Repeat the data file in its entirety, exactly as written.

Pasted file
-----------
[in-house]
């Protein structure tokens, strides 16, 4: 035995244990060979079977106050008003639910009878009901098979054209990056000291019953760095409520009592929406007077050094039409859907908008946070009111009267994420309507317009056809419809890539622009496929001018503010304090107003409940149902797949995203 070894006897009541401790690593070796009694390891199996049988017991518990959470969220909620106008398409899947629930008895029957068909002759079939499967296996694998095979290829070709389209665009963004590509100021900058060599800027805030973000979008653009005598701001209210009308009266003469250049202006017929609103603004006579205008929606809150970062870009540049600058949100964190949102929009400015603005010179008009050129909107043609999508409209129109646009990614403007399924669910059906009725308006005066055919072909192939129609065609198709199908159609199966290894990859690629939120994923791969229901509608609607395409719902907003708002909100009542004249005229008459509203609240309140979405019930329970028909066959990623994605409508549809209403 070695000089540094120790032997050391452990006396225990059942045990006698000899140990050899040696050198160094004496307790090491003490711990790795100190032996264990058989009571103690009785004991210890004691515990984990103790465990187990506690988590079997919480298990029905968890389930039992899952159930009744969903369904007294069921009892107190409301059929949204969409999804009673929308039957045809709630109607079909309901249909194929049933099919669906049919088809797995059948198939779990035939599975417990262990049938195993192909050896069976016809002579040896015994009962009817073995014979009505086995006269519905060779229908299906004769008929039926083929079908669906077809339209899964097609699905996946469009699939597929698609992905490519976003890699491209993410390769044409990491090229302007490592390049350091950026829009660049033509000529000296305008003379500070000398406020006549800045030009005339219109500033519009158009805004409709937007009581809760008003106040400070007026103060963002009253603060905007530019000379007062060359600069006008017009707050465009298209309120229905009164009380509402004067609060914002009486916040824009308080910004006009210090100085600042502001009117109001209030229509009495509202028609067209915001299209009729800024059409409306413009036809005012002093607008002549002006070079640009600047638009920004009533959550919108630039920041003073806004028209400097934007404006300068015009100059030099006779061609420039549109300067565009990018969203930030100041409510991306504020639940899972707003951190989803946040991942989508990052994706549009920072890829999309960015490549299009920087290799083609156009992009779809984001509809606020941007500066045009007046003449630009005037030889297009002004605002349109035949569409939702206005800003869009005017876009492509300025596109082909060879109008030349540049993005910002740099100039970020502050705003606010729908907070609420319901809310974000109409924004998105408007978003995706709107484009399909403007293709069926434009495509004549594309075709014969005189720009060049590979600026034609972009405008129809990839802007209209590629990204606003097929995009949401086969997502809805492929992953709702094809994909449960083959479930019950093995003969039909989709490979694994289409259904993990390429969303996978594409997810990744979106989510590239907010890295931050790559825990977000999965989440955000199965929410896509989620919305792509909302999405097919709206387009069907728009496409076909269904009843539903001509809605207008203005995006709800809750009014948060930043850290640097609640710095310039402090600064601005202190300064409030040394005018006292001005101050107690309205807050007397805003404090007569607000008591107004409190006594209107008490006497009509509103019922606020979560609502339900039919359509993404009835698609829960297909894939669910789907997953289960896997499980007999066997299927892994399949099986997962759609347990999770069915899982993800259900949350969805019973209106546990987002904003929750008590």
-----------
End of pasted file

[in-house]
């Protein structure tokens, strides 16, 4: 035995244990060979079977106050008003639910009878009901098979054209990056000291019953760095409520009592929406007077050094039409859907908008946070009111009267994420309507317009056809419809890539622009496929001018503010304090107003409940149902797949995203 070894006897009541401790690593070796009694390891199996049988017991518990959470969220909620106008398409899947629930008895029957068909002759079939499967296996694998095979290829070709389209665009963004590509100021900058060599800027805030973000979008653009005598701001209210009308009266003469250049202006017929609103603004006579205008929606809150970062870009540049600058949100964190949102929009400015603005010179008009050129909107043609999508409209129109646009990614403007399924669910059906009725308006005066055919072909192939129609065609198709199908159609199966290894990859690629939120994923791969229901509608609607395409719902907003708002909100009542004249005229008459509203609240309140979405019930329970028909066959990623994605409508549809209403 070695000089540094120790032997050391452990006396225990059942045990006698000899140990050899040696050198160094004496307790090491003490711990790795100190032996264990058989009571103690009785004991210890004691515990984990103790465990187990506690988590079997919480298990029905968890389930039992899952159930009744969903369904007294069921009892107190409301059929949204969409999804009673929308039957045809709630109607079909309901249909194929049933099919669906049919088809797995059948198939779990035939599975417990262990049938195993192909050896069976016809002579040896015994009962009817073995014979009505086995006269519905060779229908299906004769008929039926083929079908669906077809339209899964097609699905996946469009699939597929698609992905490519976003890699491209993410390769044409990491090229302007490592390049350091950026829009660049033509000529000296305008003379500070000398406020006549800045030009005339219109500033519009158009805004409709937007009581809760008003106040400070007026103060963002009253603060905007530019000379007062060359600069006008017009707050465009298209309120229905009164009380509402004067609060914002009486916040824009308080910004006009210090100085600042502001009117109001209030229509009495509202028609067209915001299209009729800024059409409306413009036809005012002093607008002549002006070079640009600047638009920004009533959550919108630039920041003073806004028209400097934007404006300068015009100059030099006779061609420039549109300067565009990018969203930030100041409510991306504020639940899972707003951190989803946040991942989508990052994706549009920072890829999309960015490549299009920087290799083609156009992009779809984001509809606020941007500066045009007046003449630009005037030889297009002004605002349109035949569409939702206005800003869009005017876009492509300025596109082909060879109008030349540049993005910002740099100039970020502050705003606010729908907070609420319901809310974000109409924004998105408007978003995706709107484009399909403007293709069926434009495509004549594309075709014969005189720009060049590979600026034609972009405008129809990839802007209209590629990204606003097929995009949401086969997502809805492929992953709702094809994909449960083959479930019950093995003969039909989709490979694994289409259904993990390429969303996978594409997810990744979106989510590239907010890295931050790559825990977000999965989440955000199965929410896509989620919305792509909302999405097919709206387009069907728009496409076909269904009843539903001509809605207008203005995006709800809750009014948060930043850290640097609640710095310039402090600064601005202190300064409030040394005018006292001005101050107690309205807050007397805003404090007569607000008591107004409190006594209107008490006497009509509103019922606020979560609502339900039919359509993404009835698609829960297909894939669910789907997953289960896997499980007999066997299927892994399949099986997962759609347990999770069915899982993800259900949350969805019973209106546990987002904003929750008590």